Jon Brion : Meaningless

Jon Brion has made a name for himself as a go-to producer and film score composer for over 20 years now. Producing albums for artists as diverse as Aimee Mann, Fiona Apple, Kanye West, and Spoon. And his film score credits include directors like Paul Thomas Anderson, David O. Russell, Michel Gondry, and Charlie Kaufman. He’s a musical wizard and his reputation precedes him.

But before the production and scoring gigs, Brion was an aspiring singer/songwriter in L.A. with dreams of releasing albums of his own. Starting in the early 90s taking over for Jason Falkner in the power pop band Jellyfish, then a year later forming The Grays with none other than Falkner for a one and done power pop masterpiece called Ro Sham Bo. Then, after producing albums by Aimee Mann, Elliot Smith, and Fiona Apple it seemed his debut release was imminent.

Meaningless was recorded mostly by Brion alone in the late 90s and was ready for release just in time for Y2K(if you don’t know, look it up.) But the label didn’t know what to do with it and its blend of power pop and eclectic songwriting so the album had an extremely limited release in 2001, then shelved. After 20 years the album is getting reissued and the recognition it so deserves. It seems it’s not so Meaningless after all.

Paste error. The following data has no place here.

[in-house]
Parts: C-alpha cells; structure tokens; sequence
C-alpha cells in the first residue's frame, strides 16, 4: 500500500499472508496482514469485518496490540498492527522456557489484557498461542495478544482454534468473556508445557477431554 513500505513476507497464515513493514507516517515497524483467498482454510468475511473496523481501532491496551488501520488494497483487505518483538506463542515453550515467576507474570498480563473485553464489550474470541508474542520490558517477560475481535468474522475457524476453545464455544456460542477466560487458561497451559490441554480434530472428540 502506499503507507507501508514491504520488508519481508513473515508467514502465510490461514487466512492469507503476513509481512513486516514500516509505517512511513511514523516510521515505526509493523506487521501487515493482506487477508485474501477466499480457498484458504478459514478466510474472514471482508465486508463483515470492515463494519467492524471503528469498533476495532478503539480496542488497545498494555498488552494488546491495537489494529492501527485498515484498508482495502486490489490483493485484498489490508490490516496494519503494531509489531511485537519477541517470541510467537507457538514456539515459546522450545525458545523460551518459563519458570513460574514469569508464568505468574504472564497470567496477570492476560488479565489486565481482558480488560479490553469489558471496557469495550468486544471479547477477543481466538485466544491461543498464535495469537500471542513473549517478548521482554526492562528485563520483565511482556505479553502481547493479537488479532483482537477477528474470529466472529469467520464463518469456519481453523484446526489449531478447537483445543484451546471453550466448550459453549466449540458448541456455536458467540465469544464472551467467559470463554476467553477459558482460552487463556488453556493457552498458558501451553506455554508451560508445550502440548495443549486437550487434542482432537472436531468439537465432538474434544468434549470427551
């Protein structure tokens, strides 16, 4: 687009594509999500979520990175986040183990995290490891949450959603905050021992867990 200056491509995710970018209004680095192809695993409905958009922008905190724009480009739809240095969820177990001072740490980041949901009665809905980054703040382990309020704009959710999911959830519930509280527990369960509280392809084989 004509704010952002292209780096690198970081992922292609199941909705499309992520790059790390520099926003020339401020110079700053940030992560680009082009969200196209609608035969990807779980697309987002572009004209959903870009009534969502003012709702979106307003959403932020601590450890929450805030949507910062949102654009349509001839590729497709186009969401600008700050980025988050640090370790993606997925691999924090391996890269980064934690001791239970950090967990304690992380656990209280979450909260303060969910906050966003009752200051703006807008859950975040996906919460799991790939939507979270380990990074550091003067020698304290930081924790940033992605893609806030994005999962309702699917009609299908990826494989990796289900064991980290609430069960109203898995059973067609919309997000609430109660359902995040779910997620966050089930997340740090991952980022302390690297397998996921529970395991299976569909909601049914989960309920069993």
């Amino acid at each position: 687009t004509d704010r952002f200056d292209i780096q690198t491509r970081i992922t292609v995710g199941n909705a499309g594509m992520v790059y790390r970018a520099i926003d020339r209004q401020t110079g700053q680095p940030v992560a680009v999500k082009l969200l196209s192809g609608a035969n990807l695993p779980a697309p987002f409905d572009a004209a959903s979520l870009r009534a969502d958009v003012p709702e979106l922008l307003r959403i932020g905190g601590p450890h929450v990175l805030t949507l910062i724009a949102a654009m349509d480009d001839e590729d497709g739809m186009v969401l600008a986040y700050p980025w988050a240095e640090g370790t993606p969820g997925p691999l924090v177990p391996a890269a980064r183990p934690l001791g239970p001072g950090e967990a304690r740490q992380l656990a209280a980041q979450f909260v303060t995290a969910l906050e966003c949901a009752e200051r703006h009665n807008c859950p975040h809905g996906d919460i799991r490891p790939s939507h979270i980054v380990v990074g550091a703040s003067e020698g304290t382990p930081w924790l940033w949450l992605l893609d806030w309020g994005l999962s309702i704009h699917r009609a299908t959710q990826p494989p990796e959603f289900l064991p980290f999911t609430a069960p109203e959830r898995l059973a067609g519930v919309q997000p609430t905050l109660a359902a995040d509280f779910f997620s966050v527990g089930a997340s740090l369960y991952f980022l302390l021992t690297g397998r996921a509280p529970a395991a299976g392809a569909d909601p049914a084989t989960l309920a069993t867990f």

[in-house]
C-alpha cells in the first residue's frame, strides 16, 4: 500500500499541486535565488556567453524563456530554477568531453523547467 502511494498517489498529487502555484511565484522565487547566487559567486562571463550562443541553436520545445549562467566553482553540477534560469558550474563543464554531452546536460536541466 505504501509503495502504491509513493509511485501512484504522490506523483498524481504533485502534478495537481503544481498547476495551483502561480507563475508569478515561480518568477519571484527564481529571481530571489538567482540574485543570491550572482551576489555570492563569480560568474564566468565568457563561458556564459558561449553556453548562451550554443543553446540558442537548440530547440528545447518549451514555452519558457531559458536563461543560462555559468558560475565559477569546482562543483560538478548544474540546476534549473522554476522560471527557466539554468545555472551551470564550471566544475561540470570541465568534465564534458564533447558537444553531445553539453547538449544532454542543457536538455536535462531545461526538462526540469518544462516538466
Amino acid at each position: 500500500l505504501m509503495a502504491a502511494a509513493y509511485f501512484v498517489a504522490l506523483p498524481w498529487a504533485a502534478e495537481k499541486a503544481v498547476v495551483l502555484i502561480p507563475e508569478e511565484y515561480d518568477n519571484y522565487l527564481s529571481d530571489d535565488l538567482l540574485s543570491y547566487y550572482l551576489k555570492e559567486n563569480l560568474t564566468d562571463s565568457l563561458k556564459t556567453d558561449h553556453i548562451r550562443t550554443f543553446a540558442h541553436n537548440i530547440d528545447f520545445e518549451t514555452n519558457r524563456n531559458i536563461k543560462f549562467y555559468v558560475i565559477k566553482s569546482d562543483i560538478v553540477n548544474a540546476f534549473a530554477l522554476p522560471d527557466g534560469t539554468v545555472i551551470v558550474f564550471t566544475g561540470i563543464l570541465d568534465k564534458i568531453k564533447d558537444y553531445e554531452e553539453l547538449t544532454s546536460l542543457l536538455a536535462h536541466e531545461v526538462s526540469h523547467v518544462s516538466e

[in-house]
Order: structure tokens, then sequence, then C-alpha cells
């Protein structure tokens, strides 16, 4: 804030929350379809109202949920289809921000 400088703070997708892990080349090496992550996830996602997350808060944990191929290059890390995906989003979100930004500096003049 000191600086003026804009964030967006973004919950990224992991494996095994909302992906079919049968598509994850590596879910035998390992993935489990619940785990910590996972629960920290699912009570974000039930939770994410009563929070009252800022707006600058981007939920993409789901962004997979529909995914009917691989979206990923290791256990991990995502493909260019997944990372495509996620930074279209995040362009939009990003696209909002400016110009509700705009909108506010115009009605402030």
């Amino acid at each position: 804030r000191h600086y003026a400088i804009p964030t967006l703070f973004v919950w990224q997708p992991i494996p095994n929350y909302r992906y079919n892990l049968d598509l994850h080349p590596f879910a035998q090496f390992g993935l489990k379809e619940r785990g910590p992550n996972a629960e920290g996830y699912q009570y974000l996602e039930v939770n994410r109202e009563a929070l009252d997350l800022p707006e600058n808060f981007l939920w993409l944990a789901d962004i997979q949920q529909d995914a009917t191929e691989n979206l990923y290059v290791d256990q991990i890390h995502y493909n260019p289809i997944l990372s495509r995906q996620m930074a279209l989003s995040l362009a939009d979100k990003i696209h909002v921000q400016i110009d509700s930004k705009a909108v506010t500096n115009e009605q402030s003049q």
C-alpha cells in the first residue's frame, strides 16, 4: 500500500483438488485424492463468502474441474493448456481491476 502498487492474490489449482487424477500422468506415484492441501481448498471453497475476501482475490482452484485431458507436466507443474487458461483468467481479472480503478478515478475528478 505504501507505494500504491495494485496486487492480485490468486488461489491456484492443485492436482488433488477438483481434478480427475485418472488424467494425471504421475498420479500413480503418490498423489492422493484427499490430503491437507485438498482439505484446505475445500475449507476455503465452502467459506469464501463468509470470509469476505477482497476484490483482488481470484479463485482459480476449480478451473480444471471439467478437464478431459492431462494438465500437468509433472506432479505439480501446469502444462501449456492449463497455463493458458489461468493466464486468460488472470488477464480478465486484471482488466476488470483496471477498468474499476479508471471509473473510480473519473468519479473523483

If you’re familiar with Jon Brion and his “sound”, then this album will be like a conversation with an old friend, one you thought lost to time. If you’re not, then dive in head first and enjoy it. From the lovelorn opener “Gotta Start Somewhere” that blossoms into orchestral heights to the frenetic future pop of “I Believe She’s Lying” with its light speed tempo and stacked harmonies. “Meaningless” rings with touches of Rhett Miller, Red Kross, and Posies glee.

One of my favorites here is the shuffle minor key pop of “Ruin My Day” which touches on the majestic pop of Harry Nilsson and Eric Carmen. Piano, strings, and Brion’s distinctive voice come together beautifully. And tipping his hat to the power pop masters Cheap Trick, Brion closes the album with a haunting and dreamy cover of their classic “Voices”.

Meaningless is an album that should have gotten its due over 20 years ago. Sadly it was misunderstood and left to languish in cult status. Now, Jon Brion can be appreciated as the songwriter supreme he truly is. Meaningless truly is a lost classic.

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